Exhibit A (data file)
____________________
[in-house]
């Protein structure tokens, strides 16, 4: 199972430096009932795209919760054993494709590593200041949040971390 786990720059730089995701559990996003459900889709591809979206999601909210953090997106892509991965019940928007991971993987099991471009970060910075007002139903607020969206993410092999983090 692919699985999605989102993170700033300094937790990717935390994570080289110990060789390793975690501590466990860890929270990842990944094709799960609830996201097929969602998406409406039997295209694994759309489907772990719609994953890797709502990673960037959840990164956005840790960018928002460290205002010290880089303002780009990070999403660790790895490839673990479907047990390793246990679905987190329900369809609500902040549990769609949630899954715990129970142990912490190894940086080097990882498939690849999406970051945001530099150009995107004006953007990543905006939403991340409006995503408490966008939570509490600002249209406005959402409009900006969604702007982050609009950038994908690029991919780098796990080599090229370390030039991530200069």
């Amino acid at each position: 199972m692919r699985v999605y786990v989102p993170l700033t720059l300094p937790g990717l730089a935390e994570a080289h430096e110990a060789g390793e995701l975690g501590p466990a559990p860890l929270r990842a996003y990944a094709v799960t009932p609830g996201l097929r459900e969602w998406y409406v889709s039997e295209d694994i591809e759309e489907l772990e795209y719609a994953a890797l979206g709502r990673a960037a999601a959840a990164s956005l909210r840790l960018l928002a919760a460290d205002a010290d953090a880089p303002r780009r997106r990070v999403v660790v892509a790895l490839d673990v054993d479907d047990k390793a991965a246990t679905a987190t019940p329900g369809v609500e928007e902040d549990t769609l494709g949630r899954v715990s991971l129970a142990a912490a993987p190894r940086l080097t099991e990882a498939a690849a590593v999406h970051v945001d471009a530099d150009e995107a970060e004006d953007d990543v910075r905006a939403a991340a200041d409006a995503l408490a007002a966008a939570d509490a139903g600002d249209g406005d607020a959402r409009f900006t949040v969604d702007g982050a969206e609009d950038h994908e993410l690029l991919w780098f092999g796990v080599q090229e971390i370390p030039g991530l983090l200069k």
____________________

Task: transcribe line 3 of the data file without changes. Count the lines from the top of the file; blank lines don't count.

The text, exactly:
């Amino acid at each position: 199972m692919r699985v999605y786990v989102p993170l700033t720059l300094p937790g990717l730089a935390e994570a080289h430096e110990a060789g390793e995701l975690g501590p466990a559990p860890l929270r990842a996003y990944a094709v799960t009932p609830g996201l097929r459900e969602w998406y409406v889709s039997e295209d694994i591809e759309e489907l772990e795209y719609a994953a890797l979206g709502r990673a960037a999601a959840a990164s956005l909210r840790l960018l928002a919760a460290d205002a010290d953090a880089p303002r780009r997106r990070v999403v660790v892509a790895l490839d673990v054993d479907d047990k390793a991965a246990t679905a987190t019940p329900g369809v609500e928007e902040d549990t769609l494709g949630r899954v715990s991971l129970a142990a912490a993987p190894r940086l080097t099991e990882a498939a690849a590593v999406h970051v945001d471009a530099d150009e995107a970060e004006d953007d990543v910075r905006a939403a991340a200041d409006a995503l408490a007002a966008a939570d509490a139903g600002d249209g406005d607020a959402r409009f900006t949040v969604d702007g982050a969206e609009d950038h994908e993410l690029l991919w780098f092999g796990v080599q090229e971390i370390p030039g991530l983090l200069k």